Sunday, November 6, 2011

Merging Two Bumpers Together

Before I got my 1998 LS400, I really wanted an 04-06 LS430 because I was in love with the streamline foglights that came with it.  Since the LS430 was out of my budget, I went for the next best thing and got the after MC LS400 instead.  Since I still couldn't get over how nice the LS430 foglights looked, I decided to take the bottom half of the LS430 front bumper and merge it with the top half of my LS400 bumper.  Here's how we did it:

Both bumpers, LS400 on top and LS430 on bottom:

We taped off the line where we wanted to cut the bumper at:

We used an air powered rotary cutter, but you can use a dremel:

Test fitting the LS430 bottom half:

We realized that the LS430 bumper was shorter on the sides, so some custom work would have to be done:

We retained the top part of the LS400 bumper where all the mounting holes to the radiator support and the bracket to the fenders are located.

We used the side of the rotary tool to score and roughen up the edges for better adherence on the area where the two bumpers meet up together.

To connect the two pieces together, we threaded zip ties through them about 1.5 inches apart.

In the back side, we used a compound called "Lord Fusor 100EZ", which is a plastic/polyurethane body repair adhesive.  The best part about this compound is that it has flex agents in it to allow it to take some abuse.

To extend the sides on the LS430 bumper to match the lines on the LS400, we took a donor piece from the LS400 bumper that we didn't need and used the end piece on the LS400 bumper and threaded together with zip ties.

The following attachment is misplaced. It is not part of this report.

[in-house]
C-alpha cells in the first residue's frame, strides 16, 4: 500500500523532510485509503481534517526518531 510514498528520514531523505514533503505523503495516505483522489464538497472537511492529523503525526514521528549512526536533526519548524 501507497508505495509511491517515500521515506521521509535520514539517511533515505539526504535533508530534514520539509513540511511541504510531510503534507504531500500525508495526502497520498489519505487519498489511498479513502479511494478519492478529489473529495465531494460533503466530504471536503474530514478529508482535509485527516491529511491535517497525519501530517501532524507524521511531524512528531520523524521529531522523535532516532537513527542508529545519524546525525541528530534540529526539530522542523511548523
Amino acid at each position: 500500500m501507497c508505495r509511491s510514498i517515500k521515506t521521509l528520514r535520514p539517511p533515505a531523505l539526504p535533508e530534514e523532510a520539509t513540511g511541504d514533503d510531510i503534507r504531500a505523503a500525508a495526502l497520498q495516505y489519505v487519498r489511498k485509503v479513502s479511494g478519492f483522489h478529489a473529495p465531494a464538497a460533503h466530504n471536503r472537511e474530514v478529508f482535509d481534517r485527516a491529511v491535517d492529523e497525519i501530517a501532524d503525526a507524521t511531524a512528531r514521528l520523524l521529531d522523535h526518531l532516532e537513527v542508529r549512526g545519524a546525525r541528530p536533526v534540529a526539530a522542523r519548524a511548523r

Then we taped it off from the front and laid more Fusor on the back side:

It takes a couple of hours for the Fusor to cure depending on temperature and humidity.  After it hardened, we removed the zip ties from the front and filled in the stock mounting holes that came on the LS430 bumper.

We then laid a thin layer of Fusor on the front side.  We made sure we cut above the Tow hook access hole, because retaining that gives the bumper a stock look.

We then laid on Tiger Hair bondo on the front side to start smoothing it out.


Then we added a final coat of glaze for the finishing smoothness.

Here's the first test fit with the fog lights on.  We wanted to make sure the bumper matches the lines on the fenders.



God I love these fog lights:

After sanding everything smooth, we primed it:


Then we painted it, threw some wheels on, lowered it, Coupled it with Wald sideskirts and rear lip........and BAM!  Easy huh?

4 comments:

Ahmed said...

Great job. I'm considering doing something similar. How did you get the zip-ties to be flush on the surface? I'm concerned that the zip-ties will stick out too much. Did you counter sink?

Unknown said...

This is a great post and will be useful to me down the road! was fiberglass used at all or anything along those lines?

Unknown said...

They cut them off and then filled the holes

Tony.SR20 said...

Just randomly came across this while researching an idea. Dope work.

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